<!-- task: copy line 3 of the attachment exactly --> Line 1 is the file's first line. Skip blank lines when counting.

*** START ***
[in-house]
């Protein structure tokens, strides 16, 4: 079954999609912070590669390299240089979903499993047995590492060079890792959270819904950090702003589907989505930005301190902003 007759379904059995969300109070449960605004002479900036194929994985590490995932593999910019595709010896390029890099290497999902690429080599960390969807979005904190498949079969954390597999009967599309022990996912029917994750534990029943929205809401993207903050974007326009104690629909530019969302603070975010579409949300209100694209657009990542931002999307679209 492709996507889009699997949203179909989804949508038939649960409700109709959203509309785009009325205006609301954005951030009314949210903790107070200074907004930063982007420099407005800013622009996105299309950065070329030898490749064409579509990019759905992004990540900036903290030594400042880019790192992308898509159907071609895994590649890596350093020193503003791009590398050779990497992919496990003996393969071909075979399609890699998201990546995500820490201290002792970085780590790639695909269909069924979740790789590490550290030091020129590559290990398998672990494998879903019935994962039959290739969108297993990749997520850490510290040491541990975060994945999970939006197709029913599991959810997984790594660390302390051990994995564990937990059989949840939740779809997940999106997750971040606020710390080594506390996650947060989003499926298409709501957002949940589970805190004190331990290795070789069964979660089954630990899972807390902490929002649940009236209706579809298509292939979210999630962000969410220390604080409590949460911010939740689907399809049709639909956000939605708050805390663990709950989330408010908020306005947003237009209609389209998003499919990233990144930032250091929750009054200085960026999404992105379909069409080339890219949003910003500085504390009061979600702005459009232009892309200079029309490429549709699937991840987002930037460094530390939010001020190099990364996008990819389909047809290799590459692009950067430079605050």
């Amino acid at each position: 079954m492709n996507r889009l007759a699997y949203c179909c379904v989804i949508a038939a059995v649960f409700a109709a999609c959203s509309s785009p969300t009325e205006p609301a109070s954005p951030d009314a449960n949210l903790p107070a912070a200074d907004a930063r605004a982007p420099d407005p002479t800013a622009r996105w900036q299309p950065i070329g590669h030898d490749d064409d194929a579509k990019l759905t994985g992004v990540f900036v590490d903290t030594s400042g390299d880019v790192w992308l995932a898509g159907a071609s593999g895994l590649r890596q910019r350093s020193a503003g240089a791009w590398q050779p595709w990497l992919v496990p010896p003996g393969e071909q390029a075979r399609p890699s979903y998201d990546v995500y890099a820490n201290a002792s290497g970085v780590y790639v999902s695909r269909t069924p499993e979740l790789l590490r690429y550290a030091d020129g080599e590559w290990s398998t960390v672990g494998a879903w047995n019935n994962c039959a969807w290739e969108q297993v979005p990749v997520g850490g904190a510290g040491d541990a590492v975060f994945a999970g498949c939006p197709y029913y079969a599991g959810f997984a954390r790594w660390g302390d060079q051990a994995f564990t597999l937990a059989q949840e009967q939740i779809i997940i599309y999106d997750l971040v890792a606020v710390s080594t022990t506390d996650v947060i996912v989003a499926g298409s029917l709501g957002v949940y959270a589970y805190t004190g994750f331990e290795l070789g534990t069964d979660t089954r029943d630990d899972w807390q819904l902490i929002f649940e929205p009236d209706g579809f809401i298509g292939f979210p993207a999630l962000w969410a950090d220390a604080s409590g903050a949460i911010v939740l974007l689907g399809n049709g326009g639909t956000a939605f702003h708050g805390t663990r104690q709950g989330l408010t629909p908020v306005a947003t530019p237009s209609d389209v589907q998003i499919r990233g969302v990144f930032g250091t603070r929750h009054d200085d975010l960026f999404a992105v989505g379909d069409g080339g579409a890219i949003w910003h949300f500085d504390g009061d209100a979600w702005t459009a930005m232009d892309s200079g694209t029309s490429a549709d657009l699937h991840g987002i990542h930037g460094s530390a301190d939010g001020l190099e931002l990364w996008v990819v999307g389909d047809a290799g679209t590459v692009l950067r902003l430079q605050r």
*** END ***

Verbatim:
């Amino acid at each position: 079954m492709n996507r889009l007759a699997y949203c179909c379904v989804i949508a038939a059995v649960f409700a109709a999609c959203s509309s785009p969300t009325e205006p609301a109070s954005p951030d009314a449960n949210l903790p107070a912070a200074d907004a930063r605004a982007p420099d407005p002479t800013a622009r996105w900036q299309p950065i070329g590669h030898d490749d064409d194929a579509k990019l759905t994985g992004v990540f900036v590490d903290t030594s400042g390299d880019v790192w992308l995932a898509g159907a071609s593999g895994l590649r890596q910019r350093s020193a503003g240089a791009w590398q050779p595709w990497l992919v496990p010896p003996g393969e071909q390029a075979r399609p890699s979903y998201d990546v995500y890099a820490n201290a002792s290497g970085v780590y790639v999902s695909r269909t069924p499993e979740l790789l590490r690429y550290a030091d020129g080599e590559w290990s398998t960390v672990g494998a879903w047995n019935n994962c039959a969807w290739e969108q297993v979005p990749v997520g850490g904190a510290g040491d541990a590492v975060f994945a999970g498949c939006p197709y029913y079969a599991g959810f997984a954390r790594w660390g302390d060079q051990a994995f564990t597999l937990a059989q949840e009967q939740i779809i997940i599309y999106d997750l971040v890792a606020v710390s080594t022990t506390d996650v947060i996912v989003a499926g298409s029917l709501g957002v949940y959270a589970y805190t004190g994750f331990e290795l070789g534990t069964d979660t089954r029943d630990d899972w807390q819904l902490i929002f649940e929205p009236d209706g579809f809401i298509g292939f979210p993207a999630l962000w969410a950090d220390a604080s409590g903050a949460i911010v939740l974007l689907g399809n049709g326009g639909t956000a939605f702003h708050g805390t663990r104690q709950g989330l408010t629909p908020v306005a947003t530019p237009s209609d389209v589907q998003i499919r990233g969302v990144f930032g250091t603070r929750h009054d200085d975010l960026f999404a992105v989505g379909d069409g080339g579409a890219i949003w910003h949300f500085d504390g009061d209100a979600w702005t459009a930005m232009d892309s200079g694209t029309s490429a549709d657009l699937h991840g987002i990542h930037g460094s530390a301190d939010g001020l190099e931002l990364w996008v990819v999307g389909d047809a290799g679209t590459v692009l950067r902003l430079q605050r």